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What is preeclampsia?

Preeclampsia is a high blood pressure condition that occurs during pregnancy. If a woman has both high blood pressure, combined with protein in her urine, after she has reached 20 weeks then she is diagnosed with preeclampsia. This condition is more common during the last few weeks of pregnancy and the only way to treat preeclampsia is to deliver your baby.

Since the only way to truly resolve preeclampsia is by giving birth, the earlier it shows up the greater the risk to both mum and child. The majority of these cases are mild and are treated quickly. However, the more serious and early it surfaces, the more problems there may be. These include reduced blood flow to the body’s organs and to the uterus. Issues involving your baby are the possibilities of slow growth, placental abruption, and too little ambiotic fluid. Plus, severe preeclampsia may result in premature birth if it happens too early in the pregnancy.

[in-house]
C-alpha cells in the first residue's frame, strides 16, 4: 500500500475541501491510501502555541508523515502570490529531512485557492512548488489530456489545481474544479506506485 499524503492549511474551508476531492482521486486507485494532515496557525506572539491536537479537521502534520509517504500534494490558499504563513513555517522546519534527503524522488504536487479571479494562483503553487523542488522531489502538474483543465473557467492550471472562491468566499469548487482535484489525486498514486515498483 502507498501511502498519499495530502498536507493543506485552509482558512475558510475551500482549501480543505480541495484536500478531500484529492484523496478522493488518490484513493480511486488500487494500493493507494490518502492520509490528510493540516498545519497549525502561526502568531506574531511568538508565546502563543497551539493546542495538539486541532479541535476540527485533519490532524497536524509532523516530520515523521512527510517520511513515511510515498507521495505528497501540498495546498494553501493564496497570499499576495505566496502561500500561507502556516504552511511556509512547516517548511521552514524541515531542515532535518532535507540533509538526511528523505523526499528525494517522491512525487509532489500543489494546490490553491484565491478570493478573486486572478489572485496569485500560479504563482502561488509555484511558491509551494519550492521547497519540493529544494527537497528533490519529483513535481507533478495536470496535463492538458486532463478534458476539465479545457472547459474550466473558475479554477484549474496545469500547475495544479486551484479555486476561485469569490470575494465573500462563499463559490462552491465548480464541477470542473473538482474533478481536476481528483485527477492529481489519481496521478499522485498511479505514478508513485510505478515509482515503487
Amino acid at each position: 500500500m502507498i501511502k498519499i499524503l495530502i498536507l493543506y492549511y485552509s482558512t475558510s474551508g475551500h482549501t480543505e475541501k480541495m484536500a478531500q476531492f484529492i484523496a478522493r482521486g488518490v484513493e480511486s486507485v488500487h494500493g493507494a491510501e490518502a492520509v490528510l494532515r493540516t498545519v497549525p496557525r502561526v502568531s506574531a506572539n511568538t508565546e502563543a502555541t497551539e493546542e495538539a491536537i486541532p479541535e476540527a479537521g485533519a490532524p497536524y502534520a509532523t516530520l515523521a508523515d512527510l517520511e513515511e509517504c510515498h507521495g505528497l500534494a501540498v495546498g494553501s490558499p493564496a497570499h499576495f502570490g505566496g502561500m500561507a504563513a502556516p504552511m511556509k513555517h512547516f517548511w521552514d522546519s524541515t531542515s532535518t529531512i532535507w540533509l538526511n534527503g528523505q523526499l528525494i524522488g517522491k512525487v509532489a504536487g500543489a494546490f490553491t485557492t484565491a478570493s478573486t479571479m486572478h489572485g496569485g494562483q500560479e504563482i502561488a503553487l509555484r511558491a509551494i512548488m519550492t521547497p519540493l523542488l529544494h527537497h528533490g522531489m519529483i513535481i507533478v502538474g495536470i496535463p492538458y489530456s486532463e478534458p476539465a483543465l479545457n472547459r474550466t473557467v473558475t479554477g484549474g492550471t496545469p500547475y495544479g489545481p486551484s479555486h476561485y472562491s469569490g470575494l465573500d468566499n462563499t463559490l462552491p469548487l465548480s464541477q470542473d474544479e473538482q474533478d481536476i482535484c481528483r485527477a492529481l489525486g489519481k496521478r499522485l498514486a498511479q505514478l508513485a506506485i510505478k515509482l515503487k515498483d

Occasionally preeclampsia can lead to actual eclampsia, a condition the causes seizures. These seizures pose a serious danger to both mother and baby.

Symptoms associated with preeclampsia include swelling in the face, hands, feet or ankles, rapid weight gain caused by the swelling, vision changes, headaches, nausea or vomiting. The symptoms will vary from mother to mother, and you may experience some or none at all.
 
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